New Sharjah exhibition provides intimate look at Emirati burqa



Sat, 18 Nov 2017 - 02:28 GMT


Sat, 18 Nov 2017 - 02:28 GMT

People at the exhibit, File Photo

People at the exhibit, File Photo

CAIRO – 18 November 2017: A long-term exhibition of artwork by artist Karima Alshomely titled “The Emirati Burqa: an Intimate Object” provides a personal and in-depth look at the relationship between woman, Emirati culture and the burqa.


Running from November 15, 2017 until June 8, 2018, the exhibition comprises a wide variety of works in multiple platforms, all related to themes about the burqa – from materials and construction to more personal aspects, such as its smell, individuality, and memories associated with it and its history related to the wider culture. The artist, Alshomely, has a bachelor’s of fine arts from the University of Sharjah and a master’s of fine arts from the University of the Arts London, along with a doctorate in fine arts, which she completed at London’s Kingston University.

Manal Ataya, general director of the Sharjah Museums Authority, said in a statement, “We are confident that visitors will not regard the burqa in the same way again; whether they develop a better understanding of its history and the materials used in its design or in the reaffirmation of its important place in Emirati society.”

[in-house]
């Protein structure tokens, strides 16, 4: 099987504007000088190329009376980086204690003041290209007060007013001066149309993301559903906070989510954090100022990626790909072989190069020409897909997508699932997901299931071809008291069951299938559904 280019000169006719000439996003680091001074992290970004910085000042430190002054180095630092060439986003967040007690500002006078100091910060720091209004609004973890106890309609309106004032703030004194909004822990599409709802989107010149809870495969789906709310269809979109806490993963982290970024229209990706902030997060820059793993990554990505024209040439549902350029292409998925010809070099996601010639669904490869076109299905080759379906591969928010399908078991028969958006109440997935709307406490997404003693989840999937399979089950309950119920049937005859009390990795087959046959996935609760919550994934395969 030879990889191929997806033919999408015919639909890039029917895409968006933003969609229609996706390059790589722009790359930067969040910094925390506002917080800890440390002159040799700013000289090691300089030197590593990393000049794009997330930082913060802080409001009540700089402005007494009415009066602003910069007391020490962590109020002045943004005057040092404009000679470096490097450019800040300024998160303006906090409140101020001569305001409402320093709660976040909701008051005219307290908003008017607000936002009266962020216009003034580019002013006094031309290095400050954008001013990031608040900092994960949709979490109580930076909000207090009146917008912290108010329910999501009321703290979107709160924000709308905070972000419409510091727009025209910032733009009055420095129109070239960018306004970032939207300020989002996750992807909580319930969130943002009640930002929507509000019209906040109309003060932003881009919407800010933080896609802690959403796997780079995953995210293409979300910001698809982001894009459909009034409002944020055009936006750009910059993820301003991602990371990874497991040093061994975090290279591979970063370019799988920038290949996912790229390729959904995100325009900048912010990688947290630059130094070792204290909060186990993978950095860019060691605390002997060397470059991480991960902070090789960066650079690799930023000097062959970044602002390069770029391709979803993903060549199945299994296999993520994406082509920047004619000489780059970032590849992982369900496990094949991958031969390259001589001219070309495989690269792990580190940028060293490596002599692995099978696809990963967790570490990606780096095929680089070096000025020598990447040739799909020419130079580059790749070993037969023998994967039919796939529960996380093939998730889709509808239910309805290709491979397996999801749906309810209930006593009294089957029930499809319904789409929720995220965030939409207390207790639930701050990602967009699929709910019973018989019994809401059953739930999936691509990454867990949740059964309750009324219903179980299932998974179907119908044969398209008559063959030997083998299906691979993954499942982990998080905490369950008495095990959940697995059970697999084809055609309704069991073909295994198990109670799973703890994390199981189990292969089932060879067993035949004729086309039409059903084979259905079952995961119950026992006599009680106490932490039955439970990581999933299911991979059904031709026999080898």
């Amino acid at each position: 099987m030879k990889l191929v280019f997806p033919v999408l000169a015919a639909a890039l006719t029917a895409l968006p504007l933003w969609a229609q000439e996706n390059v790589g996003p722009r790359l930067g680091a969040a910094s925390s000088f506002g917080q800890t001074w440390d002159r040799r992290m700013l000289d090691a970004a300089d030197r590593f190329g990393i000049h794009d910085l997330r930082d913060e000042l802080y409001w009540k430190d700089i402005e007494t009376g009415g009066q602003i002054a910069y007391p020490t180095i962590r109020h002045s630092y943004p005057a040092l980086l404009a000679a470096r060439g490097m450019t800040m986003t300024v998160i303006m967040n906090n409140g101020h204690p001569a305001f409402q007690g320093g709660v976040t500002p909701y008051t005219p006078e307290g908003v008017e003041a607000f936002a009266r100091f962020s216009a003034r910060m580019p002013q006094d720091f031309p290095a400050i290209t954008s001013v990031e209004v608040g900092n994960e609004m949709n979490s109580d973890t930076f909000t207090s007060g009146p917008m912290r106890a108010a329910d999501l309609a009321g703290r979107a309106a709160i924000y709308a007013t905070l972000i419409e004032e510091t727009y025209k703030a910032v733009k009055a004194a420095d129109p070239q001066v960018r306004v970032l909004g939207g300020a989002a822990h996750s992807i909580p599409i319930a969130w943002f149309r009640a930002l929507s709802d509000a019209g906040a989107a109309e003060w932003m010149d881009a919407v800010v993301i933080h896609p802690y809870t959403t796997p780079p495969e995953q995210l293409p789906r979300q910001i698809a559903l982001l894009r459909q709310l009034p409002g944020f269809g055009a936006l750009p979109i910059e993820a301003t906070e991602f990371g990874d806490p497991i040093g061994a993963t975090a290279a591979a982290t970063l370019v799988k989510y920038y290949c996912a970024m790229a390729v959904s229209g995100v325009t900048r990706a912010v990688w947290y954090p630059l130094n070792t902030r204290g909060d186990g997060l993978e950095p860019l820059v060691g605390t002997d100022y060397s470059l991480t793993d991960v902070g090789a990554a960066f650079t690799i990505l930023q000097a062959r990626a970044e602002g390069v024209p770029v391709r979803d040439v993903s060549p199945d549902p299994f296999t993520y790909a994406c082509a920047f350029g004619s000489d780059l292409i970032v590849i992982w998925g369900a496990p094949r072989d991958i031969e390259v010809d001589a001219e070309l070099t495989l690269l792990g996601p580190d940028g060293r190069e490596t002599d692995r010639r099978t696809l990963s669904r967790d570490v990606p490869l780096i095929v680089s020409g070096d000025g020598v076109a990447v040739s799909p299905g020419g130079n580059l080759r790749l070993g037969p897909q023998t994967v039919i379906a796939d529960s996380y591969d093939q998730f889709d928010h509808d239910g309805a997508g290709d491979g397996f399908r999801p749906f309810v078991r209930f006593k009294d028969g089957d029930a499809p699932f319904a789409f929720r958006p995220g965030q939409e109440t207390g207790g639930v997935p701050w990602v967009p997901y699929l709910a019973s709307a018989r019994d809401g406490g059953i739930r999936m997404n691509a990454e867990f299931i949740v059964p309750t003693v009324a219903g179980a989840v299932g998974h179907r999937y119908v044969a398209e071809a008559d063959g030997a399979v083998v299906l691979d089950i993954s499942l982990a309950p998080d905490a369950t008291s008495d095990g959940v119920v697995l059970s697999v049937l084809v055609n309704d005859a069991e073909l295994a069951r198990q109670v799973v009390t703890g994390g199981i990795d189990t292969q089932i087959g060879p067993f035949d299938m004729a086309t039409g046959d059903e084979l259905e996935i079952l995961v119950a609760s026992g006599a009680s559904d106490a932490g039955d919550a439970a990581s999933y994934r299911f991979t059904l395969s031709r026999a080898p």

Once an everyday article of clothing for women in the Emirates, recent cultural changes have seen its status shift from common attire to a heritage status symbol, worn during important occasions and serving as a symbol of the UAE’s cultural heritage.

Alshomely mentioned her childhood fascination with her grandmother’s burqa, and much of the pieces are thus related to her own personal experiences with the cloth, including photographs of her youth.

In her own words regarding how she views the burqa in a released statement, the artist stated, “I perceive the burqa to be an intimate object. As a material object, an item of dress, an accessory or a marker of status, the burqa can be seen as a thing in the world that exists outside of the individual subject. Yet, as this artwork shows, the burqa has been part of Emirati women’s social and cultural identity, and it is also deeply personal to each individual woman.”

The exhibition aims at challenging visitors’ preconceptions about the burqa and providing them a change to view the clothing with a new mindset.



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